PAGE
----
Credit: Paramount Pictures
Blockbuster Beat by Matt Lynch Featured Film

Scream VI — Tyler Gillett, Matt Bettinelli-Olpin

March 10, 2023

What started more than two decades ago as a completely unexpected shot in the arm for a mostly dead subgenre has steadily declined into being exactly the thing that its initial mission statement railed against. Scream VI, the latest in what’s becoming horror’s most insufferable series, is almost catastrophically tired, offering not a single novel or surprising moment. Instead, it dives deeper into boring self-mythologizing, ludicrous sub-TV procedural plotting, and a fully irritating continued insistence that this has anything to do with movies or meta text, all of it served up by characters nobody could possibly be bothered to care about. Without a doubt, it’s the laziest entry yet.

Shifting locations at last from Woodsboro, California — we’re now in Manhattan — Scream VI rejoins the last film’s survivors: Mindy (Jasmin Savoy Brown) and her brother Chad (Mason Gooding) — both, annoyingly, related to Jamie Kennedy’s “legacy” character, more on that crap later — and heroines Sam and Tara Carpenter (Melissa Barrera and Jenna Ortega, respectively), all of whom have left their murder-besieged hometown for New York City to attend college together. All seem mostly OK except for Sam, who harbors a nasty case of PTSD due to both the events of Scream (2022) and the knowledge that she’s the daughter of Scream (1996) killer Billy Loomis (Skeet Ulrich, once again returning for a CGI-de-aged cameo). Welp, too bad, because Ghostface has popped up yet again, claiming that he’s going to punish Sam and Tara for… apparently not getting killed last time. How dare they?

This time the prospective killer or killers are obsessed with past Ghostfaces, even going so far as building a massive shrine to the previous crimes in an abandoned movie theater, a cute idea that falls apart under the slightest scrutiny, which wouldn’t be a problem except that the film is so boring you’ve got nothing else to think about except the stuff that doesn’t make sense (why do the authorities never once examine this place forensically and why do the characters have the keys to it?). Meanwhile, Scream 4’s Kirby (Hayden Panetierre) is also back as an FBI agent, and of course Gale Weathers (Courtney Cox) needs a paycheck, too, prompting this movie’s movie geek character to embark on a truly embarrassing diatribe about the vulnerability of “legacy” characters. Why do the Scream movies always have to have their characters talk about movies like they’re in an 8th grade after-school film club?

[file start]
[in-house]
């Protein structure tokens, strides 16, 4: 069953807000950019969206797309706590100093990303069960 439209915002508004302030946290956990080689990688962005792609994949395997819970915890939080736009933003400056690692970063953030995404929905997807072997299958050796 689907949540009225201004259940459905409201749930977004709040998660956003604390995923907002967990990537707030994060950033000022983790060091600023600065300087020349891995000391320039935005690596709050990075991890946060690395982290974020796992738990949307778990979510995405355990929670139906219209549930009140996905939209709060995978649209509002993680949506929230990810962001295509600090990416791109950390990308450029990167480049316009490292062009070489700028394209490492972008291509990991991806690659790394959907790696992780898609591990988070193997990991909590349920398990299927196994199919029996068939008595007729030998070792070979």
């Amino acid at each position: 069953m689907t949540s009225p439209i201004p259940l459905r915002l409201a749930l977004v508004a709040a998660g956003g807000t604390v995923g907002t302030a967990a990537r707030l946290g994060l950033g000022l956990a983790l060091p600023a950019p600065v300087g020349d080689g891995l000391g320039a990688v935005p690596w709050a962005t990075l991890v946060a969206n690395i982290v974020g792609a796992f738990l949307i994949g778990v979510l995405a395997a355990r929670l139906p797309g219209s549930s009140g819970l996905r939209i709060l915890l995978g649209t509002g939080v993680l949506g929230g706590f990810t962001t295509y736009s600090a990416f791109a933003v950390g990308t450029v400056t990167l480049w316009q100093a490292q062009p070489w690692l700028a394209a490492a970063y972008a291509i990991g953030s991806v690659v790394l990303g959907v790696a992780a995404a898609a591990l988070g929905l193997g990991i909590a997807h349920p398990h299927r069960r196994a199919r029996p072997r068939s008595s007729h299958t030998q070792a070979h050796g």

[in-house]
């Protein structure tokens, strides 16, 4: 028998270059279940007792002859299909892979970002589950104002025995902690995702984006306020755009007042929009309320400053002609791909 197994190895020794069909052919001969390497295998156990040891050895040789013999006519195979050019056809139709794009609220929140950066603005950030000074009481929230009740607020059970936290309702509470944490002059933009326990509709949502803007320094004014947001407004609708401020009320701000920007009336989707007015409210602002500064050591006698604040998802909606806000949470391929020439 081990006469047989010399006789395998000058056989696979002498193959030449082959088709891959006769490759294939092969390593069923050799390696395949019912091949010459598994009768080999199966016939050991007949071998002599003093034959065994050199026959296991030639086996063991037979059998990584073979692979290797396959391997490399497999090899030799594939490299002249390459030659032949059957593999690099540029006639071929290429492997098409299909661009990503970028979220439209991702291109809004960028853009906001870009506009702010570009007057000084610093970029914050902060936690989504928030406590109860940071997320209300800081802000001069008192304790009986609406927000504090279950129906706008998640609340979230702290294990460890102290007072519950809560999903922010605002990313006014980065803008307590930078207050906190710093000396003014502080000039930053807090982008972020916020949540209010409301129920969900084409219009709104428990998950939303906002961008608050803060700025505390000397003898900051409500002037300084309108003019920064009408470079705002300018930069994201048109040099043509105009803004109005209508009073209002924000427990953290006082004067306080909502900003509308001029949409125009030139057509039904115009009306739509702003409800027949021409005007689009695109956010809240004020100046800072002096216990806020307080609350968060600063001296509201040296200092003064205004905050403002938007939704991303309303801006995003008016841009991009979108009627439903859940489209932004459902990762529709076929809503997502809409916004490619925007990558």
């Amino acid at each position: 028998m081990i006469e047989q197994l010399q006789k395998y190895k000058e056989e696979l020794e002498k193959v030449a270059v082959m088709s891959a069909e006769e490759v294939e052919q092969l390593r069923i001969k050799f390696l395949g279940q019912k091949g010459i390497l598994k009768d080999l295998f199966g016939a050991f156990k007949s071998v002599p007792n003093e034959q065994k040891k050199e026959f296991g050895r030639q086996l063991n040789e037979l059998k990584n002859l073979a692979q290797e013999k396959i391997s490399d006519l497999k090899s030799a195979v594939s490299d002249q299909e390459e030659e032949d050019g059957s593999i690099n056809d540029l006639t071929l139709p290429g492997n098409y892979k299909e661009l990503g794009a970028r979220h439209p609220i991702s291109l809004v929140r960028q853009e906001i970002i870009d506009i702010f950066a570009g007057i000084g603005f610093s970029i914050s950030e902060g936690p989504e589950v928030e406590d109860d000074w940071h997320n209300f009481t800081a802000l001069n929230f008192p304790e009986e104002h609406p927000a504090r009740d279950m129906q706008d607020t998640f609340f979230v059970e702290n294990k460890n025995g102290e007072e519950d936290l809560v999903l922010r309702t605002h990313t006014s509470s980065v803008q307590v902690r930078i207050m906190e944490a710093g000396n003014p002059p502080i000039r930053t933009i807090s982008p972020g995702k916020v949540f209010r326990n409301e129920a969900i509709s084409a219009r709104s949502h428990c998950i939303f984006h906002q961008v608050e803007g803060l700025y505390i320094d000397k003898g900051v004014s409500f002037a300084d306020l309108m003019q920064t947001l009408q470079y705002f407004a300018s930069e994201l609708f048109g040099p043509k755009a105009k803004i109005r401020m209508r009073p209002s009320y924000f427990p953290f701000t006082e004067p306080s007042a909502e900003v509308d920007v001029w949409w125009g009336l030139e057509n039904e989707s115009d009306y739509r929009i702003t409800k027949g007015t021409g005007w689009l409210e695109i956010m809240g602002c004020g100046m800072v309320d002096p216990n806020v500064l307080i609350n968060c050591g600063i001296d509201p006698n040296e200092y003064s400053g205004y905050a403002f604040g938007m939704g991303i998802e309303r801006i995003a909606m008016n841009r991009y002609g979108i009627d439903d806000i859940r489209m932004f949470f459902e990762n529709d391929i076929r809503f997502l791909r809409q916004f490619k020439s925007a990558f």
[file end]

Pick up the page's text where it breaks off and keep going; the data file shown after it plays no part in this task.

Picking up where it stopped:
Outside of some briefly effective bits that you could count on one hand, there’s nothing exciting about any of this. The Scream structure has become so ossified and the films’ direction so generic that the entire enterprise is fully diluted. All that’s left is for the audience to wait until the end when the villain’s or villains’ identity is revealed. This one isn’t quite as easy to call as the last one, but anybody paying the least bit of attention will probably still figure out most of it. Meanwhile, Wes Craven’s literate but prankster-ish personality is once again sorely missed; Scream 3 wasn’t a very good movie either, but there’s not a single idea in this movie as good as the scene in that one where heroine Sid is chased through a film set of the childhood home where she’d previously survived multiple murder attempts. As Mindy the movie geek says at one point here:  “Fuck this franchise.”

Published as part of InRO Weekly — Volume 1, Issue 10.